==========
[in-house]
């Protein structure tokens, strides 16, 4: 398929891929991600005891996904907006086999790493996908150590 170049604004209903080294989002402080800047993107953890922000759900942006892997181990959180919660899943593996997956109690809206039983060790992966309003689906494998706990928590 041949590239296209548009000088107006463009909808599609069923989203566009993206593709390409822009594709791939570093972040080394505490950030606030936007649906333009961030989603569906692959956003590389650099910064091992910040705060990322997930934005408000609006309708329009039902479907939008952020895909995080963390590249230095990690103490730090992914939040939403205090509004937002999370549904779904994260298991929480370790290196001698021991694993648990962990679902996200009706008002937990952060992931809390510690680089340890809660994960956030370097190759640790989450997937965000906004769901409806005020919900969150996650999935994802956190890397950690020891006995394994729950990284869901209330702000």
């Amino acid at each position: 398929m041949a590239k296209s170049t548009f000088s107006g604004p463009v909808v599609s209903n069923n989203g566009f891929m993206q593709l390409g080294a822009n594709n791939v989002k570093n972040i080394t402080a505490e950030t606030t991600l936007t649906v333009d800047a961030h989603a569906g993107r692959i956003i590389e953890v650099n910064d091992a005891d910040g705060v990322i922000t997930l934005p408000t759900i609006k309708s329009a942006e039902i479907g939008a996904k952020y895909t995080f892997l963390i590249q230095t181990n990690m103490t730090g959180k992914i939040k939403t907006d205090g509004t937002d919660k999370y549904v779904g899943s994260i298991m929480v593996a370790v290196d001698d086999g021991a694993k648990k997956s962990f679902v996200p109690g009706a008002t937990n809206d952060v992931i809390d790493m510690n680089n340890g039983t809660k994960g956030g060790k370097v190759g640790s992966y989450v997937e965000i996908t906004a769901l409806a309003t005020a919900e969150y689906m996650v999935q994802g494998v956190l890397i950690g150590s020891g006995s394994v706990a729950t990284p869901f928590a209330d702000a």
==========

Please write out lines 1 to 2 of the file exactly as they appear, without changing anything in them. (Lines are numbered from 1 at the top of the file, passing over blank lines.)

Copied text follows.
[in-house]
């Protein structure tokens, strides 16, 4: 398929891929991600005891996904907006086999790493996908150590 170049604004209903080294989002402080800047993107953890922000759900942006892997181990959180919660899943593996997956109690809206039983060790992966309003689906494998706990928590 041949590239296209548009000088107006463009909808599609069923989203566009993206593709390409822009594709791939570093972040080394505490950030606030936007649906333009961030989603569906692959956003590389650099910064091992910040705060990322997930934005408000609006309708329009039902479907939008952020895909995080963390590249230095990690103490730090992914939040939403205090509004937002999370549904779904994260298991929480370790290196001698021991694993648990962990679902996200009706008002937990952060992931809390510690680089340890809660994960956030370097190759640790989450997937965000906004769901409806005020919900969150996650999935994802956190890397950690020891006995394994729950990284869901209330702000």